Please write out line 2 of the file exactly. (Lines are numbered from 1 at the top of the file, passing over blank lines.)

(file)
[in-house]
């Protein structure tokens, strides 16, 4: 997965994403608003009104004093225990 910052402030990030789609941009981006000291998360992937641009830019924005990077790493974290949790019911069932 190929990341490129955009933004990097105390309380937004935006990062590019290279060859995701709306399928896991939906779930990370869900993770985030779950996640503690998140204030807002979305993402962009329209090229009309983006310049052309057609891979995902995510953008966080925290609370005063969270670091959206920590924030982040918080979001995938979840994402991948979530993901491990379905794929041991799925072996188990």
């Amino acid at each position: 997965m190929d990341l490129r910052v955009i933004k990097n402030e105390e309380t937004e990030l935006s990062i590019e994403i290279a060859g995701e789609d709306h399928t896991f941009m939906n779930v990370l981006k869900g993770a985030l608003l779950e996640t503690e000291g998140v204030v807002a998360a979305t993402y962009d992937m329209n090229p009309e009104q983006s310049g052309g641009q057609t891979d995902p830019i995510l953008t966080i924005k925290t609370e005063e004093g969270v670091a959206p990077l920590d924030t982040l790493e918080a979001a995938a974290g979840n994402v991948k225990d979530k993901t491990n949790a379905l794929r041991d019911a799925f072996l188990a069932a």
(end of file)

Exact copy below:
């Protein structure tokens, strides 16, 4: 997965994403608003009104004093225990 910052402030990030789609941009981006000291998360992937641009830019924005990077790493974290949790019911069932 190929990341490129955009933004990097105390309380937004935006990062590019290279060859995701709306399928896991939906779930990370869900993770985030779950996640503690998140204030807002979305993402962009329209090229009309983006310049052309057609891979995902995510953008966080925290609370005063969270670091959206920590924030982040918080979001995938979840994402991948979530993901491990379905794929041991799925072996188990």